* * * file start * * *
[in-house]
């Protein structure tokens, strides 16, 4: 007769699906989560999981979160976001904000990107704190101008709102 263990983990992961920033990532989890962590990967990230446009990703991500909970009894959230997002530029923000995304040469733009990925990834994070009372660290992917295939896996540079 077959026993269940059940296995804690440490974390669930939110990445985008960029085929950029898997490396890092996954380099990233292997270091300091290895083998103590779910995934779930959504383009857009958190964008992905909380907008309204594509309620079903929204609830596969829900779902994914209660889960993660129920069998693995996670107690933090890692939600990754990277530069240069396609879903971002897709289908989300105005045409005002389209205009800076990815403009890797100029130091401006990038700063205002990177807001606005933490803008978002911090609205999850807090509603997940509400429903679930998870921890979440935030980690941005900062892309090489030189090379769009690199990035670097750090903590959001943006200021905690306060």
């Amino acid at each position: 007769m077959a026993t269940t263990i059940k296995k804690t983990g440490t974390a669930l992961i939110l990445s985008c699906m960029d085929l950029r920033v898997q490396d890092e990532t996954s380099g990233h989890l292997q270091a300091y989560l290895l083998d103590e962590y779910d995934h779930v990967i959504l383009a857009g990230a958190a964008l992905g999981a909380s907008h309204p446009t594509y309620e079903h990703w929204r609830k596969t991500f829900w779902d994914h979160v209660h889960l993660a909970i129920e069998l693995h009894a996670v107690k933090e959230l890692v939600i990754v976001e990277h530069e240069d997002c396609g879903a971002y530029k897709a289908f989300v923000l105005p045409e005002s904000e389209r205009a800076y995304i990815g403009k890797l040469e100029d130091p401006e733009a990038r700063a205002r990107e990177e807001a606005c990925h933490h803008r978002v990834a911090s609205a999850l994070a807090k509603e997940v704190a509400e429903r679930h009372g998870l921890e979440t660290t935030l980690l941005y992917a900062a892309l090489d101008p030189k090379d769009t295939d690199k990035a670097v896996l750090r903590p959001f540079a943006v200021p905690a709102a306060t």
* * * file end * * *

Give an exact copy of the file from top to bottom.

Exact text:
[in-house]
């Protein structure tokens, strides 16, 4: 007769699906989560999981979160976001904000990107704190101008709102 263990983990992961920033990532989890962590990967990230446009990703991500909970009894959230997002530029923000995304040469733009990925990834994070009372660290992917295939896996540079 077959026993269940059940296995804690440490974390669930939110990445985008960029085929950029898997490396890092996954380099990233292997270091300091290895083998103590779910995934779930959504383009857009958190964008992905909380907008309204594509309620079903929204609830596969829900779902994914209660889960993660129920069998693995996670107690933090890692939600990754990277530069240069396609879903971002897709289908989300105005045409005002389209205009800076990815403009890797100029130091401006990038700063205002990177807001606005933490803008978002911090609205999850807090509603997940509400429903679930998870921890979440935030980690941005900062892309090489030189090379769009690199990035670097750090903590959001943006200021905690306060």
């Amino acid at each position: 007769m077959a026993t269940t263990i059940k296995k804690t983990g440490t974390a669930l992961i939110l990445s985008c699906m960029d085929l950029r920033v898997q490396d890092e990532t996954s380099g990233h989890l292997q270091a300091y989560l290895l083998d103590e962590y779910d995934h779930v990967i959504l383009a857009g990230a958190a964008l992905g999981a909380s907008h309204p446009t594509y309620e079903h990703w929204r609830k596969t991500f829900w779902d994914h979160v209660h889960l993660a909970i129920e069998l693995h009894a996670v107690k933090e959230l890692v939600i990754v976001e990277h530069e240069d997002c396609g879903a971002y530029k897709a289908f989300v923000l105005p045409e005002s904000e389209r205009a800076y995304i990815g403009k890797l040469e100029d130091p401006e733009a990038r700063a205002r990107e990177e807001a606005c990925h933490h803008r978002v990834a911090s609205a999850l994070a807090k509603e997940v704190a509400e429903r679930h009372g998870l921890e979440t660290t935030l980690l941005y992917a900062a892309l090489d101008p030189k090379d769009t295939d690199k990035a670097v896996l750090r903590p959001f540079a943006v200021p905690a709102a306060t």